A new report suggests that Federal agencies may have to make significant process changes to meet the Energy Independence and Security Act’s (EISA) mandated 30% energy reduction in federal buildings by 2015. The report was produced by attendees of a workshop held by representatives of the Federal Facilities Council and private-sector organizations.

One recommended change is alteration of funding mechanisms by Congress. Appropriators and oversight committees need to recognize that previous funding patterns may need to change, as additional upfront funds may be needed to implement energy savings, but long-term costs will fall with lower energy expenditures.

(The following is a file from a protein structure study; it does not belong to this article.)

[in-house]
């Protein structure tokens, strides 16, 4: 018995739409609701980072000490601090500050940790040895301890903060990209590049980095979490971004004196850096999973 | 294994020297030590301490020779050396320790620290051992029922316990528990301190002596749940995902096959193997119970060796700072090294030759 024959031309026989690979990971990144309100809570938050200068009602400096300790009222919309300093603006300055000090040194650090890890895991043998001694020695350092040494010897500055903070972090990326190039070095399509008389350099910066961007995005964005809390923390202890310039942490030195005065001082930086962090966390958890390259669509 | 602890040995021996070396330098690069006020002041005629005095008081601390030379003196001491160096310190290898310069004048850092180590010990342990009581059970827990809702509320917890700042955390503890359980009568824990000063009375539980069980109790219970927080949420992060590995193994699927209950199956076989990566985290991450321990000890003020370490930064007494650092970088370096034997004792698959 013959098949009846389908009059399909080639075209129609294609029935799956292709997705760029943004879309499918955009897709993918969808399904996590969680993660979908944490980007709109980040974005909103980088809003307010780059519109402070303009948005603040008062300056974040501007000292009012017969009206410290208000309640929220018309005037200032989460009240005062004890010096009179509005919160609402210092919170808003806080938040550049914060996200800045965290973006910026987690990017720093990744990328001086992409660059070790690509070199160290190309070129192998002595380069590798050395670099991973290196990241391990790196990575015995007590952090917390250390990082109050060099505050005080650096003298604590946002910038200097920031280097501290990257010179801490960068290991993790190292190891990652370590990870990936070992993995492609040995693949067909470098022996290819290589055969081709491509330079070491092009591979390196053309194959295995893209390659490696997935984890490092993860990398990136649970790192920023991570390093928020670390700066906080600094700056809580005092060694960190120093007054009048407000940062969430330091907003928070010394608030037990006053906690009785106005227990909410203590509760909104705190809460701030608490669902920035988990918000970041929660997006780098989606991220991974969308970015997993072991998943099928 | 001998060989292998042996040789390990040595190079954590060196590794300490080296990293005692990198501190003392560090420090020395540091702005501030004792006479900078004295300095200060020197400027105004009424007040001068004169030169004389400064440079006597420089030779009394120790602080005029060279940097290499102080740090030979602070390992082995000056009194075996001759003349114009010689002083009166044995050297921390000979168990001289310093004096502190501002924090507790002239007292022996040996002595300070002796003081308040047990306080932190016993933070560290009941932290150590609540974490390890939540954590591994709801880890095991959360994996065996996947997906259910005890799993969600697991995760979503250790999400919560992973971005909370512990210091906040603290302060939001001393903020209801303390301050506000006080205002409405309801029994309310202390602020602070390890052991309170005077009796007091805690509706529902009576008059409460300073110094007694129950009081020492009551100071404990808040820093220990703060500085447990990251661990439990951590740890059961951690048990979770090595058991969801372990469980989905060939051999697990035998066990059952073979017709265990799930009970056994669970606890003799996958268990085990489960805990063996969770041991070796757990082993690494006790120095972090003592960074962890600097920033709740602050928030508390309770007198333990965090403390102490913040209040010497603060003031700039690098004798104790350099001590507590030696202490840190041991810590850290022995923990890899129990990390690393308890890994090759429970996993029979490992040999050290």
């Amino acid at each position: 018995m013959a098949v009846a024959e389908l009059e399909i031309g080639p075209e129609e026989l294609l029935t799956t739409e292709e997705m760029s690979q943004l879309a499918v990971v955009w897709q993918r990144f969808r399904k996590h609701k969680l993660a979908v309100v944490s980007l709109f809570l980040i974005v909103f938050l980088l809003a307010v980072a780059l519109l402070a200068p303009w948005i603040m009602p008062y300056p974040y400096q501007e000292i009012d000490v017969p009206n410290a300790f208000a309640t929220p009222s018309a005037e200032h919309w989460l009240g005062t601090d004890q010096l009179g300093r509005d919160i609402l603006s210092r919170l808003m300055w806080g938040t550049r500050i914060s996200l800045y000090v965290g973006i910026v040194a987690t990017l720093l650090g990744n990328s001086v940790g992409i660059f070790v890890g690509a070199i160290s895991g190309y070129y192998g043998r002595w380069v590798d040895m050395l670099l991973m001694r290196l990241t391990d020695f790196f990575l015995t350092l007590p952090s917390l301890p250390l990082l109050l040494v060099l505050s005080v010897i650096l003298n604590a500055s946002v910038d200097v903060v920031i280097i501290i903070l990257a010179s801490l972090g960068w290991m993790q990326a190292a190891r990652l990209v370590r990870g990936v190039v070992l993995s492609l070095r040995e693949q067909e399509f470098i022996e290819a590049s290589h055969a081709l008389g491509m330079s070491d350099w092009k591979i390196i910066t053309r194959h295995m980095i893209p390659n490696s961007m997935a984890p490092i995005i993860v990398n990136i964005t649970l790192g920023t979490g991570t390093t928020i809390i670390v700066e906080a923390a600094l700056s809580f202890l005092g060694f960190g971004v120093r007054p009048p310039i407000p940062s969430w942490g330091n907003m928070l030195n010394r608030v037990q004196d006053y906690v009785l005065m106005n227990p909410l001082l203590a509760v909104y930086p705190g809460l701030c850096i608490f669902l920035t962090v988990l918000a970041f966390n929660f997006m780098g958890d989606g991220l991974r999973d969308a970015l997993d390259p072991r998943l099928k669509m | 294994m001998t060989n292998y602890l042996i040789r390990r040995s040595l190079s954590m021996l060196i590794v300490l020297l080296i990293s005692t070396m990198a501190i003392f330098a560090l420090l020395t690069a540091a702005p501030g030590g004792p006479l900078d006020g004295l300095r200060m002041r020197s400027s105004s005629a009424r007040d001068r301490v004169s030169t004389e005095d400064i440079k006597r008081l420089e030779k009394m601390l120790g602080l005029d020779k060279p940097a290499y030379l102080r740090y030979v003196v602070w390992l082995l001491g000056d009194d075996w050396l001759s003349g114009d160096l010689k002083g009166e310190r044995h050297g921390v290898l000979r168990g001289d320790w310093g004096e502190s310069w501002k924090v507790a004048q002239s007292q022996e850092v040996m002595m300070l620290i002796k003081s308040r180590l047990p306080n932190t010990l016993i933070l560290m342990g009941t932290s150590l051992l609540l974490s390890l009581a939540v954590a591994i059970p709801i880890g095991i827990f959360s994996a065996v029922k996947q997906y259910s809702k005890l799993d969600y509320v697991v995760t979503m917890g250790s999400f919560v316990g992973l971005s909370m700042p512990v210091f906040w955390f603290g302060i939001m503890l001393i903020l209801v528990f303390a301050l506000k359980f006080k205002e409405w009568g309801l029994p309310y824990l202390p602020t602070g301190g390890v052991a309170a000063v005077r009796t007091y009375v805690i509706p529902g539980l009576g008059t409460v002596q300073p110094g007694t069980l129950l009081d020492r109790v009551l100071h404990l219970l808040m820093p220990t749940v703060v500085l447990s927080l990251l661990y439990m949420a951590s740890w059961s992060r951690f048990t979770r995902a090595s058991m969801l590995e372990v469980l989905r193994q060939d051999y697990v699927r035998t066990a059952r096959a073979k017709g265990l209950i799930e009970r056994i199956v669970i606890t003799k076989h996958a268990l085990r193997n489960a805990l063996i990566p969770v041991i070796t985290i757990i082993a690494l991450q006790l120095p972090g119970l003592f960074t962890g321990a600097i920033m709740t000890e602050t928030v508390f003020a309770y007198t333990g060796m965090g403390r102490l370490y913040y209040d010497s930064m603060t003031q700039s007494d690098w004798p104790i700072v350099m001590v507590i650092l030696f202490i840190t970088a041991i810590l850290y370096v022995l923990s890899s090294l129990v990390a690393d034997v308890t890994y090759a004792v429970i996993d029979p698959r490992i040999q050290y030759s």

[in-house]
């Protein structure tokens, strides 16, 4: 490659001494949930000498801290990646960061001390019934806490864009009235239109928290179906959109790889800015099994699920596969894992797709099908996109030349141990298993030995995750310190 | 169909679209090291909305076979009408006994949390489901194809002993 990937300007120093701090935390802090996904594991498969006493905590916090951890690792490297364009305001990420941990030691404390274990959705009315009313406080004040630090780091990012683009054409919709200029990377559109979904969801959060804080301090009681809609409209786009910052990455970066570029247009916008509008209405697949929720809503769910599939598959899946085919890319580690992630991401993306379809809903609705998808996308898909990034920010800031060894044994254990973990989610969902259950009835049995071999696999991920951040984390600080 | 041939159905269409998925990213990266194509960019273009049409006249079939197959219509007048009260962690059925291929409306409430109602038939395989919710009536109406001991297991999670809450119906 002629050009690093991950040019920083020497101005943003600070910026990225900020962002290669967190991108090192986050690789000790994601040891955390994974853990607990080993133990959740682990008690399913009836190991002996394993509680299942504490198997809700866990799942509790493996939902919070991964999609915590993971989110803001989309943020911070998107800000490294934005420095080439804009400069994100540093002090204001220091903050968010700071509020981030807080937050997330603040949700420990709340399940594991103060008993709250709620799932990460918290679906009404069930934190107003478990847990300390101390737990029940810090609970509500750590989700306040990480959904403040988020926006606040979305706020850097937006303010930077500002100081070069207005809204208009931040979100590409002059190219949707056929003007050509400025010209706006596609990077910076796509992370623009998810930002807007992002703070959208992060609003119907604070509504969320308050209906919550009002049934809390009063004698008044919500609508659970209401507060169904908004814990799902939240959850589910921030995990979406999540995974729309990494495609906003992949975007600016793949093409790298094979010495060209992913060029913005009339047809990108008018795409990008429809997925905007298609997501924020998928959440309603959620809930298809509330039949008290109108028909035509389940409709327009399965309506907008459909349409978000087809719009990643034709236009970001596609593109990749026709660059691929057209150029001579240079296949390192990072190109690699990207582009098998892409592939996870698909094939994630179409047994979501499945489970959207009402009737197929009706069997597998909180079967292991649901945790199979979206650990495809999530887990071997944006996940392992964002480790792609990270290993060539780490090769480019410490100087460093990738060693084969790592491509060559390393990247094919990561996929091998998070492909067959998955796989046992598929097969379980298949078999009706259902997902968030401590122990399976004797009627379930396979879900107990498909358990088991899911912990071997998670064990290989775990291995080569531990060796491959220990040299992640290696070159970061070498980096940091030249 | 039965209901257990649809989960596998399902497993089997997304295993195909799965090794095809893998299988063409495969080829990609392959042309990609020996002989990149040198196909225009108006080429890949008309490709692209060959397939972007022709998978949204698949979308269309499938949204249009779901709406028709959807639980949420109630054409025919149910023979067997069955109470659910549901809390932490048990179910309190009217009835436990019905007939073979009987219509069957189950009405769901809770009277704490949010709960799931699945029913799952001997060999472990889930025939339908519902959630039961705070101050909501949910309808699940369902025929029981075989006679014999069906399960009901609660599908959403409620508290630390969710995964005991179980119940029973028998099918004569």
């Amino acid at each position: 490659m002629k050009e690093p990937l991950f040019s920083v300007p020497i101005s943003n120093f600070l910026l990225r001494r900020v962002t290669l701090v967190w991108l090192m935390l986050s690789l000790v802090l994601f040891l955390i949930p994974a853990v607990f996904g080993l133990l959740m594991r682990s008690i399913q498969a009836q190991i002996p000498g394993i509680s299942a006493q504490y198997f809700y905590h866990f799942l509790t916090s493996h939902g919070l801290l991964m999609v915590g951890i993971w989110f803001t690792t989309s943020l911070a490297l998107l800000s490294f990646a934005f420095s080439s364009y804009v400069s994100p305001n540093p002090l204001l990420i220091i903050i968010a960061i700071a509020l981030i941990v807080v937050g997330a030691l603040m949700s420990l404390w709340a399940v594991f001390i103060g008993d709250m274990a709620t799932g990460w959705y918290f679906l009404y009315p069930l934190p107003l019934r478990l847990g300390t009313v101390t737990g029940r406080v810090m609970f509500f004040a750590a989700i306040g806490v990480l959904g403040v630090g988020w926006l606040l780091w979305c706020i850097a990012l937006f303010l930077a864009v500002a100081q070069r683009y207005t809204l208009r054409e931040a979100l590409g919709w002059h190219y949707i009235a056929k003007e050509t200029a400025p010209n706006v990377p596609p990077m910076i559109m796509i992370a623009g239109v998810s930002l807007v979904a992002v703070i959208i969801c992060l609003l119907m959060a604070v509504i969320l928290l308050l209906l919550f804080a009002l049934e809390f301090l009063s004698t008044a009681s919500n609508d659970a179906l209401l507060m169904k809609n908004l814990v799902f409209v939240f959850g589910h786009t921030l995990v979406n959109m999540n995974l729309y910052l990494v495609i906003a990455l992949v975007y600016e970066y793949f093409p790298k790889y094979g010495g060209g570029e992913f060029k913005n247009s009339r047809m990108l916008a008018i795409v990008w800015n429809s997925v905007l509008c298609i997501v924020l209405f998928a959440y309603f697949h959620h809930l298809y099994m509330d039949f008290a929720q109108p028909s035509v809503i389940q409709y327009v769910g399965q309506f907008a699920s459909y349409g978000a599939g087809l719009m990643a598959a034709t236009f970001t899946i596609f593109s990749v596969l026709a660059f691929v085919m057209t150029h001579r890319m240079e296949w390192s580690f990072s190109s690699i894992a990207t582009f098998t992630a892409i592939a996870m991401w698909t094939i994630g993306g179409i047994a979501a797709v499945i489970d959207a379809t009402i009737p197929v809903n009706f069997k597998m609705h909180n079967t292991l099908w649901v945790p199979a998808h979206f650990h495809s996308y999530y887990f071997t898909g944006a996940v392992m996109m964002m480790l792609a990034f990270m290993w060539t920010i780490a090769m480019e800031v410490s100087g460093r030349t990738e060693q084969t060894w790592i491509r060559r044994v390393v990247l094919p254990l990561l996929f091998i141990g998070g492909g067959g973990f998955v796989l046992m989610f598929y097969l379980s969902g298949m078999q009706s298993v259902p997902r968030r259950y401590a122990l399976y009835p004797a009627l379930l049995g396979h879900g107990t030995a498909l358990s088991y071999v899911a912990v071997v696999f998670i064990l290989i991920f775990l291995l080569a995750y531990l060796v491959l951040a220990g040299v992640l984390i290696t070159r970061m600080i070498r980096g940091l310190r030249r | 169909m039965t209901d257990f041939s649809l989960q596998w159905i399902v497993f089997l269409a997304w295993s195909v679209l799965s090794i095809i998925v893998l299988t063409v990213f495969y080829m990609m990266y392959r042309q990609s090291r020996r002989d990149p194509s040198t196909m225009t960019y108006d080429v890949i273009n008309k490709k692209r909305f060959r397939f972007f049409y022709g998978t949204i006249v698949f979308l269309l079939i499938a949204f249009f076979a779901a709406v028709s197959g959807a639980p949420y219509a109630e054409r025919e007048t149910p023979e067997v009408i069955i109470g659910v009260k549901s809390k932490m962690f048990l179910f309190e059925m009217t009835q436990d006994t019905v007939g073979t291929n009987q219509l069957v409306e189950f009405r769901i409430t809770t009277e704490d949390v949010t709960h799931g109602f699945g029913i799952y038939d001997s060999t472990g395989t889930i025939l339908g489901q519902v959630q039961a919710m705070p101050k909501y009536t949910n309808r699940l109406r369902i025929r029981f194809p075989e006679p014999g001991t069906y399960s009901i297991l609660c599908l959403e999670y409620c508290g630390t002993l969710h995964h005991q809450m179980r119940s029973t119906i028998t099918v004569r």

To improve funding, the report suggests establishing a government-wide revolving fund for energy improvements and energy-efficient equipment purchases, to be funded in part by the energy savings agencies would realize from long-term improved energy efficiency efforts. The report also mentions the hope that agencies be given greater flexibility in managing their portfolios by selling unneeded assets and retaining funds to improve existing buildings. It says an integrated design process for both construction and renovations is essential.